- The Rise of the Hybrid Domain: Collaborative Governance for Social Innovation by Yuko Aoyama and Balaji Parthasarathy
It is imperative for policymakers to strike a judicious balance between economic growth and social well-being. Simple as it may sound, it is a difficult goal to achieve. Contemporary market mechanisms have recently developed anomalies, evident at times of financial and economic crises. At the same time, social policies have not been able to ameliorate economic inequality, poverty and inadequate availability of basic services. In such circumstances, market driven solutions or social policies alone may have limited impact. But what could happen if these two approaches form linkages and collaborate? In this context, the authors of this book have proposed a novel concept of “hybrid domain”. Going beyond the distinct categorization between the state and markets, the concept of hybrid domain refers to a middle area between the two, “a newly emerging domain that overlaps public and private interests” (p. 2). The authors refer to the agents in this model as “stakeholders” rather than “shareholders” — a swelling “middle” between the public and the private domains. In doing so, they challenge the dual understanding of economic governance in terms of the state versus the market. It is argued that a unified conceptual framework rather than singular state, market or grassroots-approach will help to understand the complex interactions between the hybrid entities and generate social innovations. These social innovations often fill a certain delivery gap and may have far-reaching impact on the lives of the poor (this model is nicely captured in a figure provided on p. 5). Since India is a hotbed for such social innovations, the authors turn their gaze towards the country to test this model.
The concept of hybrid domain is corroborated through a number of case studies related to: health; agriculture; rural development; livelihoods in the informal sector; and renewable energy. One such innovation can be seen in the case of a social experiment that provides health services to remote areas through effective use of Information and Communication Technology (ICT) and entrenched medical networks in India. Known as the “Telemedicine Programme”, it provides for local franchisees who act as intermediaries between patients (usually in remote areas) and centrally located doctors based in urban centres. With the help of Internet-based tools, a doctor located in the central facility can carry out remote diagnosis elsewhere. Furthermore, the local franchise buys remote diagnostics kits from a non-government organizaiton (NGO). The programme is subsidized by the state or by international donors such as the Gates Foundation. Started as a pilot in the Indian state of Uttar Pradesh, the programme has now expanded to other poor states, too. By 2011, it had reached 2 million patients. Another example of the hybrid domain is an enterprise that works in close collaboration with silk weavers from Kanchipuram city, which has developed a silk-based “smart” chip diagnostic tool. The enterprise is supported by the Grand Challenges Canada and several national and international firms, and has established scientific linkages with a number of universities. Similar innovations can be seen in other sectors as well. Farmers in the states of Karnataka and Andhra Pradesh, for example, have benefited from mobile-based solutions to the information gap problem, particularly regarding prices of their inputs. Innovations have also been introduced in providing skill-based training and livelihood opportunities for the youth. These case studies demonstrate the involvement and collaboration of multiple stakeholders ranging from NGOs to multinational enterprises (MNEs), together creating an active hybrid domain.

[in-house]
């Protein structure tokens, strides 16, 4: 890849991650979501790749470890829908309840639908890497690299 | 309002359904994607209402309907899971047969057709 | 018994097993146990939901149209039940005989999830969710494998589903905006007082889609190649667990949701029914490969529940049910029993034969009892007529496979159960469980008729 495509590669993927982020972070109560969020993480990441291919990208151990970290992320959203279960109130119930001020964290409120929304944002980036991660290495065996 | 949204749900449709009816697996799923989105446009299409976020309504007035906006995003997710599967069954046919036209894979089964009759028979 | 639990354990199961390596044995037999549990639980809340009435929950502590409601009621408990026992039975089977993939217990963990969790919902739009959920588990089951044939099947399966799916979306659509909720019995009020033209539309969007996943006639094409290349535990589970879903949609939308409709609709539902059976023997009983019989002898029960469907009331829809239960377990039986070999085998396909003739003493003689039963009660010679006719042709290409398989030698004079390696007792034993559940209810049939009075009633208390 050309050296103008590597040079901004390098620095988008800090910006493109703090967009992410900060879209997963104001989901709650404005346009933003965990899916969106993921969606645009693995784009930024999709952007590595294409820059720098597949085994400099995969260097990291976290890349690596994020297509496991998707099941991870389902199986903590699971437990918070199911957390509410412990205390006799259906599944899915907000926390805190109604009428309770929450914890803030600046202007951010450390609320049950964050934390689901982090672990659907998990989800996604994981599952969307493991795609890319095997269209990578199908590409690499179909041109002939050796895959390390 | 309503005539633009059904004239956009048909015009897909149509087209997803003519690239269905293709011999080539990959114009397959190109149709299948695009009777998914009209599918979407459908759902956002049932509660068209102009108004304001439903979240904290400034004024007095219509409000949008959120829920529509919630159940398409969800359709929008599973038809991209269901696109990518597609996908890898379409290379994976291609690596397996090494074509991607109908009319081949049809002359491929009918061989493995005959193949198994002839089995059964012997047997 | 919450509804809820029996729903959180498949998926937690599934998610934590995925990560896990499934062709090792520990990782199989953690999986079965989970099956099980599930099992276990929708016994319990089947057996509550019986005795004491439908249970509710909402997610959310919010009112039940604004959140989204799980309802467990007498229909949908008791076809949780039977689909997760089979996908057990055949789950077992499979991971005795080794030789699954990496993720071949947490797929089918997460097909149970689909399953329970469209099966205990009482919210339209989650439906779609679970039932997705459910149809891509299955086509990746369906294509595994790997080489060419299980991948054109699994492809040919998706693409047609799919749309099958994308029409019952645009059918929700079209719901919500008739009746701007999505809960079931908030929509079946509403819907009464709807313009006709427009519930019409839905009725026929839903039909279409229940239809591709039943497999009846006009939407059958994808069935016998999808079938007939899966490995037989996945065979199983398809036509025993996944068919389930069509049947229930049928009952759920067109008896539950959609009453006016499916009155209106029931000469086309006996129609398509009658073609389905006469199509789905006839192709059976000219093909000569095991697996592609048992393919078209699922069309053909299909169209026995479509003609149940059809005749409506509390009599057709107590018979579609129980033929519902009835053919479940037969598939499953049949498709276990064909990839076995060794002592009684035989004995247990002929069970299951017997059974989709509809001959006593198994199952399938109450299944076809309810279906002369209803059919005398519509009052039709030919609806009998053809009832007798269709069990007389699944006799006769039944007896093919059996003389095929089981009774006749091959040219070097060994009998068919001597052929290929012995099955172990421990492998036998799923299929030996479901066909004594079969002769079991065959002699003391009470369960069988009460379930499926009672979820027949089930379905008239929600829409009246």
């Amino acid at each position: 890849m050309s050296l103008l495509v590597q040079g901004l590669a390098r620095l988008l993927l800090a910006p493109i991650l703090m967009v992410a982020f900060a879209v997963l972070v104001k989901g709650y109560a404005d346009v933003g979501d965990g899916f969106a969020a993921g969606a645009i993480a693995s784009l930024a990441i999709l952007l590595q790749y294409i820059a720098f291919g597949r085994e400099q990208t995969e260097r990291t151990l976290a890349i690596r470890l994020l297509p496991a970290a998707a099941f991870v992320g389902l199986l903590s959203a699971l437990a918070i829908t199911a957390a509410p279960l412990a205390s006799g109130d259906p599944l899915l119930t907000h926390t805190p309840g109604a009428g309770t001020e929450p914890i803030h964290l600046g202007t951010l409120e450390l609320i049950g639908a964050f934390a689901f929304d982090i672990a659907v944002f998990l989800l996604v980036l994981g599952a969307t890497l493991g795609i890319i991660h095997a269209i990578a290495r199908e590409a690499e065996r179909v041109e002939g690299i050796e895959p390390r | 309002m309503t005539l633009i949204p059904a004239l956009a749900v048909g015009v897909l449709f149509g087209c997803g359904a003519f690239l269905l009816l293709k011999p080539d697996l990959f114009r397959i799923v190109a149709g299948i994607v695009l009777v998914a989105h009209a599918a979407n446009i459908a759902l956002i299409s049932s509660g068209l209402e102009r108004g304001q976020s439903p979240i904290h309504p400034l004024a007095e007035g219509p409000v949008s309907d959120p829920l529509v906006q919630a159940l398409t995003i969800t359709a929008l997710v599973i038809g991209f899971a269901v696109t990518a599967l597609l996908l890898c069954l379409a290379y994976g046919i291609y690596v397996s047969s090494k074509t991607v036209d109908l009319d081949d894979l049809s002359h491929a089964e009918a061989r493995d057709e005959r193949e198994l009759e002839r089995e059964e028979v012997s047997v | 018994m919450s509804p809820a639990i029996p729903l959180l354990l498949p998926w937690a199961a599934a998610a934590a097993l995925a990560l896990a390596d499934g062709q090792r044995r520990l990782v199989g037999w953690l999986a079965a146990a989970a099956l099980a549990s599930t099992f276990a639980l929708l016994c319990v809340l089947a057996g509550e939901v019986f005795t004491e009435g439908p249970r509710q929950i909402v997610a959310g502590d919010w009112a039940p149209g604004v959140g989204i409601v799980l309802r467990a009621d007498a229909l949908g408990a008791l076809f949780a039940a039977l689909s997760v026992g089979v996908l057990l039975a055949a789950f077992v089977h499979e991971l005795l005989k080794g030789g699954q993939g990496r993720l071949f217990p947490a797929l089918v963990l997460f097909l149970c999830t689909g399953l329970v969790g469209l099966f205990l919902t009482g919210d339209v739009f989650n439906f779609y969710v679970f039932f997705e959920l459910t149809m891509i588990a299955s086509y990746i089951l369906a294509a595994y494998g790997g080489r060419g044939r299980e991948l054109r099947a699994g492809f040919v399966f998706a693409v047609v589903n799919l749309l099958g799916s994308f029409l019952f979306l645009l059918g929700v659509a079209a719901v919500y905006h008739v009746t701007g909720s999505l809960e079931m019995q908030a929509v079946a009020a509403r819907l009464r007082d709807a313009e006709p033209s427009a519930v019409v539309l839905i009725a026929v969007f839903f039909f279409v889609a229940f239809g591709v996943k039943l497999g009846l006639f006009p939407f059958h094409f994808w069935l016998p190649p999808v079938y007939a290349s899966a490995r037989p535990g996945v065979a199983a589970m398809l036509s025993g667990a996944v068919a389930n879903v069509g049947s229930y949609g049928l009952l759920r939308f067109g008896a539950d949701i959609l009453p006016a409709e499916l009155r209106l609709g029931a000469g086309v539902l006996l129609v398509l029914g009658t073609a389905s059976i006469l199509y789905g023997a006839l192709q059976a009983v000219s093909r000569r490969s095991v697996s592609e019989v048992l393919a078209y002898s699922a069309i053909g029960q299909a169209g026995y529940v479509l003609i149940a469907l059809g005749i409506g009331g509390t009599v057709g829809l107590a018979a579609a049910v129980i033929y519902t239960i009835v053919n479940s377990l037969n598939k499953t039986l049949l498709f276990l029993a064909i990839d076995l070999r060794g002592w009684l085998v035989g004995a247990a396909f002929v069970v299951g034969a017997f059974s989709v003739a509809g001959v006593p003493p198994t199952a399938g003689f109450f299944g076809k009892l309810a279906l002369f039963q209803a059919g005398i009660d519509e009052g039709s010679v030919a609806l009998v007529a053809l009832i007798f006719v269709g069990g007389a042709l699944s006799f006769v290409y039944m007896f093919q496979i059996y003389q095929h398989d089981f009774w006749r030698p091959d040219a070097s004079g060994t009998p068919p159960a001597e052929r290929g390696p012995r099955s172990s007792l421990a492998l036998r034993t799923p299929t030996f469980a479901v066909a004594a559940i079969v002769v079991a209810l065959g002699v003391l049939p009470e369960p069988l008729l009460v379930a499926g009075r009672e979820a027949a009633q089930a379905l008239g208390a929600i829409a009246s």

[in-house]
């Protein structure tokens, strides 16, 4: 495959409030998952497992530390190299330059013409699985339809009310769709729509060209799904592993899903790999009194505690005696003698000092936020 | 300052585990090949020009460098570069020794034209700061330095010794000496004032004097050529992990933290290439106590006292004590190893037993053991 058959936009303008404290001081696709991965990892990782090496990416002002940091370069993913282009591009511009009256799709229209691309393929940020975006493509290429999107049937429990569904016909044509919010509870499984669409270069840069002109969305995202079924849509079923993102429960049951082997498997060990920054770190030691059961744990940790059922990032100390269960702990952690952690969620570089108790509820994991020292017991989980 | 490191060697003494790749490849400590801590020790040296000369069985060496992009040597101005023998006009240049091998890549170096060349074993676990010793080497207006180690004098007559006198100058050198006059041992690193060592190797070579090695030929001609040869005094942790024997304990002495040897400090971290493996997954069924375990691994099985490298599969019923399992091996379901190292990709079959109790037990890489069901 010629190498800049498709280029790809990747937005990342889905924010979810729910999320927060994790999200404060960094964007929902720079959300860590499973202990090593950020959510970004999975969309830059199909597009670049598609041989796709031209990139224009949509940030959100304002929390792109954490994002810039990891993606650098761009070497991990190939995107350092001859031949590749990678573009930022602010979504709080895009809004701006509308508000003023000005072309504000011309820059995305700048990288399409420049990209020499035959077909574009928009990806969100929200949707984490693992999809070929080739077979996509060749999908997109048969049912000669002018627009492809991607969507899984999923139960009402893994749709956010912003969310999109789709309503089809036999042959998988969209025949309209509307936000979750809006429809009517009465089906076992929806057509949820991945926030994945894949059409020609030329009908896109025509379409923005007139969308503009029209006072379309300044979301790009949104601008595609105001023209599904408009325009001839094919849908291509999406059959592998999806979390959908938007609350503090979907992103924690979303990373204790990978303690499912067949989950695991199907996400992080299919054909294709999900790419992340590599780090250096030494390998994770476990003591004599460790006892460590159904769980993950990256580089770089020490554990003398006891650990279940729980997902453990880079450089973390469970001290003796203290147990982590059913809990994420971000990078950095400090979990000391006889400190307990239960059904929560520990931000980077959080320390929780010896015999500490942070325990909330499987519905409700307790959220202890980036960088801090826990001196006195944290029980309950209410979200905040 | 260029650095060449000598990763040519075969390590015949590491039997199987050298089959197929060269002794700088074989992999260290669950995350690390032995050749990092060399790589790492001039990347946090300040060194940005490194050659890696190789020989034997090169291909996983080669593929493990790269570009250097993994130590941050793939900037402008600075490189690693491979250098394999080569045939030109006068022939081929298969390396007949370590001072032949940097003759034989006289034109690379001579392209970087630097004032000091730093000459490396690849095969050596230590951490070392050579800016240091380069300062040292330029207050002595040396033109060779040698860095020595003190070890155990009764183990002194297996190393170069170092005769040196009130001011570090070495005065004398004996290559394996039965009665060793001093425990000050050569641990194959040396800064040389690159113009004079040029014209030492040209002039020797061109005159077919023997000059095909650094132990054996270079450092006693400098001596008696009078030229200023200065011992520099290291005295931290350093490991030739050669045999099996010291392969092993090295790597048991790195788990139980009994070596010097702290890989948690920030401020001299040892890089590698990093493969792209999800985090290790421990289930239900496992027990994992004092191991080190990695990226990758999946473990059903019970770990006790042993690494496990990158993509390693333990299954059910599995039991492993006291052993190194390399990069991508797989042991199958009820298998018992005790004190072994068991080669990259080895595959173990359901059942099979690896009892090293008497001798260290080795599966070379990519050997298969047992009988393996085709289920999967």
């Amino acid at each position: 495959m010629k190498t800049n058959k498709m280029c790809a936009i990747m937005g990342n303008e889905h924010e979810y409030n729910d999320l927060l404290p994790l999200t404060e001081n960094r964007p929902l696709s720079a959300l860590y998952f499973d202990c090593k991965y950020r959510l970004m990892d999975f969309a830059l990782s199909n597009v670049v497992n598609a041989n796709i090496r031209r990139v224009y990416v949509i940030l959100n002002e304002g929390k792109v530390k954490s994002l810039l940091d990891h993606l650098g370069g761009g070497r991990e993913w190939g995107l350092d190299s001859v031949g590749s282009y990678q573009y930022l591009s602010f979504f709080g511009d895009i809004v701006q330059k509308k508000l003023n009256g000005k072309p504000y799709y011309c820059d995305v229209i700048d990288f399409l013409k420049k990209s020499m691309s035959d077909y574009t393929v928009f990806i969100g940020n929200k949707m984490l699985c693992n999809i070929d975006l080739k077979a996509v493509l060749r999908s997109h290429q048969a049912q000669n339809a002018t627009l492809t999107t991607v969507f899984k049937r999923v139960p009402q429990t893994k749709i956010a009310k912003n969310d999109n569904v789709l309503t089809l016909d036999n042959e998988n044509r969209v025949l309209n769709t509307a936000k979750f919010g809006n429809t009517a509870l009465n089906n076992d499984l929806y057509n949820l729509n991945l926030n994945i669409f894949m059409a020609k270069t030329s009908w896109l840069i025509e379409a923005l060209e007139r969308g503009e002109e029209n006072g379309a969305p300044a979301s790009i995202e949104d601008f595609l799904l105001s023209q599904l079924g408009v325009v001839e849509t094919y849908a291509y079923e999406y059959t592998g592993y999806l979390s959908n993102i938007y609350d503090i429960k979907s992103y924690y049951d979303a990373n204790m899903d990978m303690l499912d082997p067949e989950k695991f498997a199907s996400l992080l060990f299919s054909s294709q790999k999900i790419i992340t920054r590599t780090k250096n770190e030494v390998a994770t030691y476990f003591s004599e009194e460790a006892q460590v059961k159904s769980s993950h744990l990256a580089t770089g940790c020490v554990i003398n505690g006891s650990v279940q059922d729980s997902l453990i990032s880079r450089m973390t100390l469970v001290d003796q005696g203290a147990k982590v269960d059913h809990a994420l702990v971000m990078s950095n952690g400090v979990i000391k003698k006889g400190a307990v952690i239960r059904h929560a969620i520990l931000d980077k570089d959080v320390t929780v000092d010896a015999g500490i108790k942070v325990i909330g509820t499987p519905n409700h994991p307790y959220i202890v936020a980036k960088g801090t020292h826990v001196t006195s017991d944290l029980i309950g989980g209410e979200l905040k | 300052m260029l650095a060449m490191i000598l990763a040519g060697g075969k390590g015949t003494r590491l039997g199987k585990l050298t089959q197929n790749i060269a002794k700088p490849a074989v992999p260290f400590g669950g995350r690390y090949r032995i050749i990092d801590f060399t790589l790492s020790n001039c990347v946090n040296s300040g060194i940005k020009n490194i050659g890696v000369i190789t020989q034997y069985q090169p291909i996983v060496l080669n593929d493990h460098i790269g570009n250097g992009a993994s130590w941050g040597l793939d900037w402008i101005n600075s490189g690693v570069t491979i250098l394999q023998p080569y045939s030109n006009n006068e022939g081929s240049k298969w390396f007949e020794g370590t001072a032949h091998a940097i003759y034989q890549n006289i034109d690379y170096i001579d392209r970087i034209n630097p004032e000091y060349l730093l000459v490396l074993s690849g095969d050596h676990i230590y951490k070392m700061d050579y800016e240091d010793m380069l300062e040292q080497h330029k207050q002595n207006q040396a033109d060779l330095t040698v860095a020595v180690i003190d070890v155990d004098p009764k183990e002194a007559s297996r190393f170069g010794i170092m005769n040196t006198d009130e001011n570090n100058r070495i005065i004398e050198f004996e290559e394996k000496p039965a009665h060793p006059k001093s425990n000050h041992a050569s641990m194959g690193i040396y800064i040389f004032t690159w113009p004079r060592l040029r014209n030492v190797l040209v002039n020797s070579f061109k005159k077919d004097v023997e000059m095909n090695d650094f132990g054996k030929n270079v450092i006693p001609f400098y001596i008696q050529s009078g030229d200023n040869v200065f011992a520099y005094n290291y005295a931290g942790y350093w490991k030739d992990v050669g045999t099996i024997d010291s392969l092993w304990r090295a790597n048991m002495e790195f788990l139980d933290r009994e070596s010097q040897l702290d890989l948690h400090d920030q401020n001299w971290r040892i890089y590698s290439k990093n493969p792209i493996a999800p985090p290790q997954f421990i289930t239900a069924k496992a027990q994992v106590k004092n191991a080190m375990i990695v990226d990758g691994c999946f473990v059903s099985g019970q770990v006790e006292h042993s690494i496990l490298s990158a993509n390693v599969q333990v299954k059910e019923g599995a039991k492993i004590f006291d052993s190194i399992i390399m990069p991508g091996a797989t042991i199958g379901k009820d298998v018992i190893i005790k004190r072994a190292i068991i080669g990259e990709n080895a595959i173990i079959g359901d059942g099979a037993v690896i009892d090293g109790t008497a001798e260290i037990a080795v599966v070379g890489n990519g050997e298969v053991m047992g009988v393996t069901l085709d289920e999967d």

In all these cases, collaboration between the various stakeholders played an instrumental role in driving social innovations. This blending and blurring of boundaries between the state, markets and nonprofit organizations has given these hybrid domains flexibility. Authors argue that this “domain flexibility” is a long-drawn process of “merging economic and social missions” with shared values and learning from [End Page 135] these hybrid collaborations, ultimately resulting in successful social innovations. A survey conducted by the authors shows that collaborations are important for...